http://upload.orthobullets.com/topic/2032/images/xray-cervical-lateral - shows torg ratio small.jpg
  • Cervical stenosis may be 
    • congenital
    • acquired (traumatic, degenerative)
  • Associated conditions
    • Spear tackler's spine
      • a syndrome of cervical stenosis caused by repetitive microtrauma and improper tackling techniques
      • is considered a contraindication to return to play
  • Prognosis
    • cervical stenosis places a patient at increased risk for  radiculopathy/myelopathy/SCI even from minor trauma or cervical spondylosis
      • therefore congenital cervical stenosis is an important consideration in the athlete
  • Absolute cervical stenosis
    • defined as canal diameter < 10mm
  • Relative cervical stenosis
    • defined as canal diameter of 10-13mm
  • Radiographs
    • recommended views
      • ap, lateral, flexion/extension views of cervical spine
    • radiographic risk factors for neurologic involvement on lateral radiograph include
      • canal diameter of < 13mm (normal is ~17mm)
      • Torg-Pavlov ratio (canal/vertebral body width) of < 0.8 (normal is 1.0)  
        • Torg ratio is technique dependent, not predictive, and not accurate in large athletes
  • MRI
    • study of choice to evaluate soft tissue anatomy and neural impingement
  • Somatosensory evoked potentials
    • may help identify cord compromise in absolute stenosis
  • Nonoperative
    • observation with possible activity restrictions
      • indications
        • patients without neurologic symptoms
      • contraindications to return to play (controversial)
        • loss of the CSF around the cord or deformation of the spinal cord documented by MRI
          • especially with
            • history of multiple episodes of transient quadriparesis
            • bilateral extremity symptoms 
        • spear tackler's spine
        • Torg ratio of <0.8 alone is not considered a contraindication to return to play 
  • Operative
    • surgical decompression and stabilization
      • indications
        • radiculopathy
        • myelopathy
        • in some cases surgery may be indicated as a prophylactic measure

Please rate topic.

Average 3.2 of 29 Ratings

Questions (1)

(OBQ05.81) 21-year-old college football player sustains transient loss of motor function in his arms after a collision. Which of the following is an absolute contraindication to return to play? Review Topic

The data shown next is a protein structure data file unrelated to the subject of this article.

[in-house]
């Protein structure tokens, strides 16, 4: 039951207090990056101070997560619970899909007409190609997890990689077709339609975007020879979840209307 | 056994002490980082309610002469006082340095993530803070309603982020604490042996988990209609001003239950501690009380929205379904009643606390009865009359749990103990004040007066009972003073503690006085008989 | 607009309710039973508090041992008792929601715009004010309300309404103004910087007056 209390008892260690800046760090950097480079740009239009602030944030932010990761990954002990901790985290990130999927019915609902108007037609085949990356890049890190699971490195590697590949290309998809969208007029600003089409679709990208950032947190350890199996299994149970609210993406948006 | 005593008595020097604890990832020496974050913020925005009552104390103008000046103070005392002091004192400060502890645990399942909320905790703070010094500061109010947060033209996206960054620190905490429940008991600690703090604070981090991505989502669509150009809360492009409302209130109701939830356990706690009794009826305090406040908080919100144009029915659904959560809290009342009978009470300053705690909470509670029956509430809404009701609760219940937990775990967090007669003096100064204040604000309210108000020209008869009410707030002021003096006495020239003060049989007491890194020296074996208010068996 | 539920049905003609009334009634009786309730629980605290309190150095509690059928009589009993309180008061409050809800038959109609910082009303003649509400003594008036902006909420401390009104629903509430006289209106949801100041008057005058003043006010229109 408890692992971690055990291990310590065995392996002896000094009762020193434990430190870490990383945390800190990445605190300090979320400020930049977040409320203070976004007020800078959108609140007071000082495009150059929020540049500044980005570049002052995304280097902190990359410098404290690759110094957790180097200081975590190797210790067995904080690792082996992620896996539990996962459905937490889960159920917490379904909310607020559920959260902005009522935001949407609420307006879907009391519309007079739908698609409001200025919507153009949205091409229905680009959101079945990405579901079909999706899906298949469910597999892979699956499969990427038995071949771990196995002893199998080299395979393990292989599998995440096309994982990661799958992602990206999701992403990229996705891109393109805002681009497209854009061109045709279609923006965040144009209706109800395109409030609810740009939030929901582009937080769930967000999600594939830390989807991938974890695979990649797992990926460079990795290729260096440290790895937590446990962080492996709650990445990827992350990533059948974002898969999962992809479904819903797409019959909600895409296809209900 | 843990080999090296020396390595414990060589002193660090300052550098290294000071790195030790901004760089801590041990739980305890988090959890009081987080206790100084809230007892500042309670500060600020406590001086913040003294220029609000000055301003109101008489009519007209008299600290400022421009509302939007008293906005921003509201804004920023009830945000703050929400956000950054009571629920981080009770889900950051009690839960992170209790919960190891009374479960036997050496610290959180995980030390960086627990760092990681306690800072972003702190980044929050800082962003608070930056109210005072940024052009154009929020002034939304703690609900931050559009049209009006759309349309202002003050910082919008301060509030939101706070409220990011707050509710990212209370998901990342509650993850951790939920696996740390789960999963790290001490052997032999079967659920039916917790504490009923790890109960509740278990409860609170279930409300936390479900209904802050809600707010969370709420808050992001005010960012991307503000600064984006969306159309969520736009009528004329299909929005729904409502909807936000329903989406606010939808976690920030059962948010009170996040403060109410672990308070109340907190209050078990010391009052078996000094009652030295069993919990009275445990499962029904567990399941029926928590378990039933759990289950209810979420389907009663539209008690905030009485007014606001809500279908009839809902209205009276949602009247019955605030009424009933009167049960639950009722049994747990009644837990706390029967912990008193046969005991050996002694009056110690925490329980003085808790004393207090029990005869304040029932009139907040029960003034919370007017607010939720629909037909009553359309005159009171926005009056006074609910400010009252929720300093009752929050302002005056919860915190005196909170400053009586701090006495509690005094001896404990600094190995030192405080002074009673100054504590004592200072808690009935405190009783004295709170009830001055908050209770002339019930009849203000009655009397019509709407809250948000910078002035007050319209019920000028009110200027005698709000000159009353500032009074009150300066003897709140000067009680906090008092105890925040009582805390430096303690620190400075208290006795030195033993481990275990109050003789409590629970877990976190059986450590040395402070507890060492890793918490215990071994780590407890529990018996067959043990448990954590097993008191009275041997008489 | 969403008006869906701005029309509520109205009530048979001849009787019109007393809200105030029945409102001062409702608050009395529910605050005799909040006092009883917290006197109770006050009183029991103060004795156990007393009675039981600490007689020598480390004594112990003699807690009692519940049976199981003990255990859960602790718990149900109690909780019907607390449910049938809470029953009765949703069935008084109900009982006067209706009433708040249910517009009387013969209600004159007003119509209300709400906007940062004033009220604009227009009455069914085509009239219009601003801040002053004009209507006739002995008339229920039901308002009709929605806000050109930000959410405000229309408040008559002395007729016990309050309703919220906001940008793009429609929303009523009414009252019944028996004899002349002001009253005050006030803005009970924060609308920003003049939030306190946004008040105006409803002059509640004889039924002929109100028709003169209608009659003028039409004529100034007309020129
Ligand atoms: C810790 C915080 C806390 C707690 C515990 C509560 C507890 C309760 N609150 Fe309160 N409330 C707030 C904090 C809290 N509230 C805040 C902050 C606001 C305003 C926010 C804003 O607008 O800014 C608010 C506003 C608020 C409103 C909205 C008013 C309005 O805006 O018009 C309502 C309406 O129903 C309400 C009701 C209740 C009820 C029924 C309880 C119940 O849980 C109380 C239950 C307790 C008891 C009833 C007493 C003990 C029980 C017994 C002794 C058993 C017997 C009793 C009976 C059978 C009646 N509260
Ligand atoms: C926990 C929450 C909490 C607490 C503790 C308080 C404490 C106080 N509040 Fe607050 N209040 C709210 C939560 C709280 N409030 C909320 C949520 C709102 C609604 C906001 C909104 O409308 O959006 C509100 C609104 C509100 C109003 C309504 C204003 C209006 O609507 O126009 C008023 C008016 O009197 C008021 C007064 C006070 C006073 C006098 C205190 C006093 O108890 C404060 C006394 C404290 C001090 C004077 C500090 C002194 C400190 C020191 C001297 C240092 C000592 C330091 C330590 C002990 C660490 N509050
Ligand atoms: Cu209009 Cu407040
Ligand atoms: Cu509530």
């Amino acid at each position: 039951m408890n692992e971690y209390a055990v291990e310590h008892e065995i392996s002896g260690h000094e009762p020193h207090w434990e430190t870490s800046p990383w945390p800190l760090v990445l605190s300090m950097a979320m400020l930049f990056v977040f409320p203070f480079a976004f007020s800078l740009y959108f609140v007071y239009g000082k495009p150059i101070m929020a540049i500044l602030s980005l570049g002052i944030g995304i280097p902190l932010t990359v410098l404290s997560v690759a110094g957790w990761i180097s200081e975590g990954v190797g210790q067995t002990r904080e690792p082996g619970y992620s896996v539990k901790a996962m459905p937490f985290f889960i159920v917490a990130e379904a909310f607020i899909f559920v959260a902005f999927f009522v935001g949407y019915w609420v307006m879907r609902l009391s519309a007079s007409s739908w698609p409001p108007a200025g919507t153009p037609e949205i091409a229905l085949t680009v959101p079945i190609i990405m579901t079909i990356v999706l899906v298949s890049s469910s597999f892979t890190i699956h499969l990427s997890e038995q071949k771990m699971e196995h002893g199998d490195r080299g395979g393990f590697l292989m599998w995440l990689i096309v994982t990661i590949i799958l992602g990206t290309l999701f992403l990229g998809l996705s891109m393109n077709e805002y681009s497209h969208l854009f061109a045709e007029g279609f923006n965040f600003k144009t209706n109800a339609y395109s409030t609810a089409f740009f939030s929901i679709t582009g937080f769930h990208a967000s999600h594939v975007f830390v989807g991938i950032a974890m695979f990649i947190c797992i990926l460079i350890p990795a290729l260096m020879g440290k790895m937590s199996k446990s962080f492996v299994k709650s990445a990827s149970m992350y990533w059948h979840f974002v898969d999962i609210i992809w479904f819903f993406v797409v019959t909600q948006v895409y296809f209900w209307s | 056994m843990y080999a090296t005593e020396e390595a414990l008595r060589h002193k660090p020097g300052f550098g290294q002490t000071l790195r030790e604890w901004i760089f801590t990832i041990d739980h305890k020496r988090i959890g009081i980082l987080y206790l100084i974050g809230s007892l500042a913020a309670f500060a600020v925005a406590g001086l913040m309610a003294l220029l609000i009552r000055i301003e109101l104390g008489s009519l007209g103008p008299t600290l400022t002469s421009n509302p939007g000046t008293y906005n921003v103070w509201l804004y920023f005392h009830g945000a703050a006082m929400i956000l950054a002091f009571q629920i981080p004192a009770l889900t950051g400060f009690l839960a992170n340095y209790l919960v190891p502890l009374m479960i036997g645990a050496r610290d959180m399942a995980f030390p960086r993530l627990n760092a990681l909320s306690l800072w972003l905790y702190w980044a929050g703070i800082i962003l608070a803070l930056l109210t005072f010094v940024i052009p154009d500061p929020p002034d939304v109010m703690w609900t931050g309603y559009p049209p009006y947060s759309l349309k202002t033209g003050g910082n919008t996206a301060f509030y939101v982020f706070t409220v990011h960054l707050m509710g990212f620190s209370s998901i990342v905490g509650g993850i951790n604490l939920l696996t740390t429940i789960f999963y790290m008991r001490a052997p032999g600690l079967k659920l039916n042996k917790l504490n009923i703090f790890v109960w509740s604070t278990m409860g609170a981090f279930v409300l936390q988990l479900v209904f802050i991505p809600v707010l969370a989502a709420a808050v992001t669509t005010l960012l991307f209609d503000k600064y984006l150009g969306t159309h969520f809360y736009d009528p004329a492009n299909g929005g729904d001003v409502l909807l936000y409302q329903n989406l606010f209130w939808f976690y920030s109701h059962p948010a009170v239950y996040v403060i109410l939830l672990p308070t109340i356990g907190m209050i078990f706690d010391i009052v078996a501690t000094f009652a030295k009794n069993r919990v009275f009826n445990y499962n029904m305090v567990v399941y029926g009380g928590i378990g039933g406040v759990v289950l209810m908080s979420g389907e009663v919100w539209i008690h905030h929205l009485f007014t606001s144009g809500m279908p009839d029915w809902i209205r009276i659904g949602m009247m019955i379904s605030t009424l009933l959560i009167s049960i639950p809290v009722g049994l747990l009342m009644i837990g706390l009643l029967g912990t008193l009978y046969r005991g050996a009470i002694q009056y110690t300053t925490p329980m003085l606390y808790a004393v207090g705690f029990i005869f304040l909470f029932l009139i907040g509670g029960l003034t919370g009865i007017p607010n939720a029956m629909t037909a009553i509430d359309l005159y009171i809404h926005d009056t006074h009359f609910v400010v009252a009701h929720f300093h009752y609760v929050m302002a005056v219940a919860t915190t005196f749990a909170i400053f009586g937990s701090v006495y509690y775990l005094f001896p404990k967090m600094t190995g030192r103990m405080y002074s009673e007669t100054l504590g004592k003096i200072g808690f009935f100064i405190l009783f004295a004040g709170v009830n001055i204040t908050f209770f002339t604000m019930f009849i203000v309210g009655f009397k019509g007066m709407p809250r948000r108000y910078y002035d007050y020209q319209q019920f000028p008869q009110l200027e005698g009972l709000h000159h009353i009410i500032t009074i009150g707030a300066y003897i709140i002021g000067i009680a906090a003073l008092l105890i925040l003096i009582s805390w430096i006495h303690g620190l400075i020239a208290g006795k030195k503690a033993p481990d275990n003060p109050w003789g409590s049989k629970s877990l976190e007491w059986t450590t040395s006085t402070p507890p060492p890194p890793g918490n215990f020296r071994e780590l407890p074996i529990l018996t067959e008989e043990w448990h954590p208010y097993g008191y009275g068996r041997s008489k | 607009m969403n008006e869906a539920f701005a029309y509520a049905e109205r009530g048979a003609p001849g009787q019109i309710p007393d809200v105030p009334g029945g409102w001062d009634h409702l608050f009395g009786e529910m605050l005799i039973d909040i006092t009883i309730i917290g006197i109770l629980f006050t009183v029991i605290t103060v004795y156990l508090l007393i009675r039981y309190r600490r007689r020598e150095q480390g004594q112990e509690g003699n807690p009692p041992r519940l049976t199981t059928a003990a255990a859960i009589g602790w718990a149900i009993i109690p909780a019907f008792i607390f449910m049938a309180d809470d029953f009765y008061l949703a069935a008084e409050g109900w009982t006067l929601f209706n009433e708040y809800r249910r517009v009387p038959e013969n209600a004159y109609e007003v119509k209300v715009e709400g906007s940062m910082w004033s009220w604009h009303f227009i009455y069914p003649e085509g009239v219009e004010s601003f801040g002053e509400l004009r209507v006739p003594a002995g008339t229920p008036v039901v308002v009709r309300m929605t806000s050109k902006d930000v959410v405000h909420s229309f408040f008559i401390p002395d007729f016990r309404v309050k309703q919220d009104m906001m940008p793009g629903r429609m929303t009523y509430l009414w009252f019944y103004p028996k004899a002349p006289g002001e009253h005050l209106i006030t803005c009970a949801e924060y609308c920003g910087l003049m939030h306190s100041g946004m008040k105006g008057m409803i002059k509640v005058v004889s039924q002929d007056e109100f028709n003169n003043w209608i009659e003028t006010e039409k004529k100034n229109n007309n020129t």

Anterior cervical diskectomy and fusion for one level disk herniation




Torg ratio of less than 0.8 with no other neurologic symptoms




Cord signal changes in the MRI




Frequent episodes of stingers when he was in high school




Chronic neck and back pain



Select Answer to see Preferred Response


The Torg ratio is the ratio of the spinal canal/vertebral body. Torg and Pavlov stated that a ratio under 0.8 corresponded to severe spinal stenosis. However, subsequent studies have shown the incidence of spinal stenosis (using a Torg ratio of 0.8 as a definition) to be 49% in asymptomatic professional football players. Kim et al also found that the presence of an abnormal Torg ratio does not appear to be predictive of future spinal cord injury.

Ladd and Scranton argue that spinal stenosis cannot be defined by bone measurements alone; they claim “functional” spinal stenosis is more accurately defined as a loss of the CSF around the cord or deformation of the spinal cord documented by CT myelography or MRI. Cantu advises that in the setting of “functional” spinal stenosis, a return to contact or collision sports should be contraindicated. Kim et al argue that athletes sustaining multiple episodes of transient quadriparesis or bilateral extremity symptoms with MRI evidence of cord injury should be advised to avoid contact/collision sports.

Please rate question.

Average 2.0 of 49 Ratings

Question COMMENTS (1)
Sorry, this question is available to Virtual Curriculum members only.

Click HERE to learn more and purchase the Virtual Curriculum today!

Topic COMMENTS (2)
Private Note